[Note:  Jesus was the firstborn son of Mary and according to the law of Moses he was considered “holy,” that is set apart, and so it was that Joseph and Mary offered the appropriate sacrifices for Jesus.  Pointing out that Jesus was born “under the law” and he lived according to it, and throughout his childhood he advanced in wisdom and favor before God (Lk. 2:22-24, 52).  For as Luke wrote:  “And the child grew, and waxed strong in spirit, filled with wisdom: and the grace of God was upon him” (Lk. 2:40).  (Scripture associates the wisdom of God with the logos of God, and so here we read that Jesus was filled with wisdom, but was himself not that wisdom of God.)  (See also, Num. 23:9; Ps. 8:4; 144:3; Mt. 16:13, 27.)]

[Note:  “Tertullian follows the line suggested by Irenaeus in seeing the Threeness of Father, Son, and Spirit as a plurality revealed in the working out of the divine plan in history. ‘All three’, he says, ‘are one (unus).’  But Tertullian felt that it must be possible to answer the question ‘Three what?’ or even ‘One what?’  He therefore proposed to say that God is ‘one substance consisting in three person.’  The precise meaning of the Latin words substantia and persona is not easy to determine in Tertullian’s usage.  He was a well educated orator rather than a meticulous philosopher, and it is probably a mistake to try to interpret his terminology within a rigorous Aristotelian framework.  He had been influenced by Stoicism with its doctrine that the immaterial is simply the non-existent, and was prepared to explain that God in all three ‘Persons’ is ‘Spirit,’ which he seems to have interpreted as an invisible and intangible but not ultimately immaterial vital force” (The Early Church, Henry Chadwick, The Penguin History of the Church 1, “Justin Martyr,” Penguin Books, 1993, p. 89).]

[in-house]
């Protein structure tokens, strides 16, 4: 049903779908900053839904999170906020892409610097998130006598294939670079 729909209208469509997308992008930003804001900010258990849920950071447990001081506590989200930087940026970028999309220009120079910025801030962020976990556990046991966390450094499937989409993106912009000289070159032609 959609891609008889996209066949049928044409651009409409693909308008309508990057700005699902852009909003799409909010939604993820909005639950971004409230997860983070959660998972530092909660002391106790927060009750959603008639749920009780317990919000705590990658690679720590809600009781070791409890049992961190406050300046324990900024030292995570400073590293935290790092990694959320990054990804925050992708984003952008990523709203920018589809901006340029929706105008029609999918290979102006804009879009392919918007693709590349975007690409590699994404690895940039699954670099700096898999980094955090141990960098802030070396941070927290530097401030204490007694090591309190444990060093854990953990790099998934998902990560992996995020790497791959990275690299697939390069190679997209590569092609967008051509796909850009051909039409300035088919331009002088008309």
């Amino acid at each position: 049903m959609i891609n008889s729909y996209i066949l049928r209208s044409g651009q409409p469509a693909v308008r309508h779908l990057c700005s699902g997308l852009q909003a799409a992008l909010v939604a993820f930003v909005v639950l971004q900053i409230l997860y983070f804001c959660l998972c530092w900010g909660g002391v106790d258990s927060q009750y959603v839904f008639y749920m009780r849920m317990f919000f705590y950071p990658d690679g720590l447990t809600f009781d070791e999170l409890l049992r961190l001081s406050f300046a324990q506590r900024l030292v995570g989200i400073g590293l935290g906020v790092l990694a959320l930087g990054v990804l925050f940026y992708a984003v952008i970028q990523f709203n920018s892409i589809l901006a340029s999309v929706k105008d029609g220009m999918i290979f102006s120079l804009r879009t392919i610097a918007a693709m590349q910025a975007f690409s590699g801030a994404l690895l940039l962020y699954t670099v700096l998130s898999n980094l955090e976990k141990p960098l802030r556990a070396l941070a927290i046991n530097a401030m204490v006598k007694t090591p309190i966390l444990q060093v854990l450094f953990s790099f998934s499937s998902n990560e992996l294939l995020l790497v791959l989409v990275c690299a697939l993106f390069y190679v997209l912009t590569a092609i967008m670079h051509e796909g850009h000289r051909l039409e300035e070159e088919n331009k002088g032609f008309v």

[Note:  “Philo has an elaborate Logos speculation, and this has attracted students of the New Testament and Christology to his writings.  According to Philo the Logos was the mind or reason of God, the locus of the ideas of Platonic philosophy (p. 313).  The Logos was God in his rational aspect, but the Logos also functioned as the head of the hierarchy of the intermediary between the world and God.  An aspect of God himself, the Logos was not hypostatized as a person as in Christianity and certainly never became incarnate.  What Philo said only hypothetically, “God would sooner change into a man than man into a god” (Embassy to Gaius 16.118), the Fourth Gospel affirmed as reality (John 1:14).  (Backgrounds of Early Christianity, “Hellenistic-Roman Philosophies,” Everett Ferguson, William B. Eerdmans Pub. Co., 1993, p. 451.)]

[Note:  Jesus told his disciples that they would be baptized with the holy spirit, which was the same baptism that Jesus experienced after being baptized in the Jordan River, which was an event witnessed by John the Baptist.  In this case it was Jesus who was to baptize with the holy spirit, and so it was that Jesus did baptize his disciples on the Day of Pentecost.]

[Note:  “ And he saith unto them, Ye shall drink indeed of my cup, and be baptized with the baptism that I am baptized with:  but to sit on my right hand, and on my left, is not mine to give, but it shall be given to them for whom it is prepared of my Father” (Mt. 20:23).]

[Note:  Jesus himself claimed to be a man who heard the truth from God, and Jesus did not have all knowledge as does God the Father.]

[Note:  The Jews knew of God as a Father before Jesus revealed the Father who dwelt in him by the spirit and logos of God (Jn. 8:41).]

[Note:  “Stoicism went back to Heraclitus (c. 500 B. C.) for its view of the world.  Heraclitus thought that the world was essentially fire in various forms.  Fire turned into air, air into water, water to earth, and back again.  This constant change is balanced by an interchange.  He called this principle of balance, stability, or order logos.  The logos became another word in the Stoic system for god, since it maintains order.  This impersonal reason that gives order to the world is thus unlike the Christian conception found in John 1” (Backgrounds of Early Christianity, “Hellenistic-Roman Philosophies,” Everett Ferguson, William B. Eerdmans Pub. Co., 1993, p. 336).]